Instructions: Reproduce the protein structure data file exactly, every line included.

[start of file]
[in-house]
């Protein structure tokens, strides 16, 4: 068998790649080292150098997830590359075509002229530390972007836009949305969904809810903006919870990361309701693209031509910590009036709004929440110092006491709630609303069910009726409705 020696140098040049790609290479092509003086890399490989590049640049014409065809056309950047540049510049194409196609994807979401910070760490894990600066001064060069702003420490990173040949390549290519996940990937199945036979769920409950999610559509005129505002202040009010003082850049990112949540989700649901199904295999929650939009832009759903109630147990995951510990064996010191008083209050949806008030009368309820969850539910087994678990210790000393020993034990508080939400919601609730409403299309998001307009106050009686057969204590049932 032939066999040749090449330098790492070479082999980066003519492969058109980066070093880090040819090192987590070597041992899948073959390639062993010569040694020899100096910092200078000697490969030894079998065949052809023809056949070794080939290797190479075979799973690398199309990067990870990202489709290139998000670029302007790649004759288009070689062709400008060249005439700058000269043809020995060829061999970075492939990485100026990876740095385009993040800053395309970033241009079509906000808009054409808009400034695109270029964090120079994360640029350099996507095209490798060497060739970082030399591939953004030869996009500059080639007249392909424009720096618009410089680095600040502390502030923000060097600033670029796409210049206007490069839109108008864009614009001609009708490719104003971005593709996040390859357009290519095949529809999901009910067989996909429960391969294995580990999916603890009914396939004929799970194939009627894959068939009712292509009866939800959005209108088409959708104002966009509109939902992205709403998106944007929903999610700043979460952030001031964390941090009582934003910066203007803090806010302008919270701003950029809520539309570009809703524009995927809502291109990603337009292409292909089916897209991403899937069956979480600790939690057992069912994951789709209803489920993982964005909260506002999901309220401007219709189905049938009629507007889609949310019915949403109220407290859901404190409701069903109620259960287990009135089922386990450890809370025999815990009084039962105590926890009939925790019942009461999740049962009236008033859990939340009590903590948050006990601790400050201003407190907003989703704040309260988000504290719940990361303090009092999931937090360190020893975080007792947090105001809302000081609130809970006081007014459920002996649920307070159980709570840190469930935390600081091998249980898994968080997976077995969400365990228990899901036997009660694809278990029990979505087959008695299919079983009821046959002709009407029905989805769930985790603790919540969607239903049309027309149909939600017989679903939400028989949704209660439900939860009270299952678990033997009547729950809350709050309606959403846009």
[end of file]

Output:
[in-house]
């Protein structure tokens, strides 16, 4: 068998790649080292150098997830590359075509002229530390972007836009949305969904809810903006919870990361309701693209031509910590009036709004929440110092006491709630609303069910009726409705 020696140098040049790609290479092509003086890399490989590049640049014409065809056309950047540049510049194409196609994807979401910070760490894990600066001064060069702003420490990173040949390549290519996940990937199945036979769920409950999610559509005129505002202040009010003082850049990112949540989700649901199904295999929650939009832009759903109630147990995951510990064996010191008083209050949806008030009368309820969850539910087994678990210790000393020993034990508080939400919601609730409403299309998001307009106050009686057969204590049932 032939066999040749090449330098790492070479082999980066003519492969058109980066070093880090040819090192987590070597041992899948073959390639062993010569040694020899100096910092200078000697490969030894079998065949052809023809056949070794080939290797190479075979799973690398199309990067990870990202489709290139998000670029302007790649004759288009070689062709400008060249005439700058000269043809020995060829061999970075492939990485100026990876740095385009993040800053395309970033241009079509906000808009054409808009400034695109270029964090120079994360640029350099996507095209490798060497060739970082030399591939953004030869996009500059080639007249392909424009720096618009410089680095600040502390502030923000060097600033670029796409210049206007490069839109108008864009614009001609009708490719104003971005593709996040390859357009290519095949529809999901009910067989996909429960391969294995580990999916603890009914396939004929799970194939009627894959068939009712292509009866939800959005209108088409959708104002966009509109939902992205709403998106944007929903999610700043979460952030001031964390941090009582934003910066203007803090806010302008919270701003950029809520539309570009809703524009995927809502291109990603337009292409292909089916897209991403899937069956979480600790939690057992069912994951789709209803489920993982964005909260506002999901309220401007219709189905049938009629507007889609949310019915949403109220407290859901404190409701069903109620259960287990009135089922386990450890809370025999815990009084039962105590926890009939925790019942009461999740049962009236008033859990939340009590903590948050006990601790400050201003407190907003989703704040309260988000504290719940990361303090009092999931937090360190020893975080007792947090105001809302000081609130809970006081007014459920002996649920307070159980709570840190469930935390600081091998249980898994968080997976077995969400365990228990899901036997009660694809278990029990979505087959008695299919079983009821046959002709009407029905989805769930985790603790919540969607239903049309027309149909939600017989679903939400028989949704209660439900939860009270299952678990033997009547729950809350709050309606959403846009």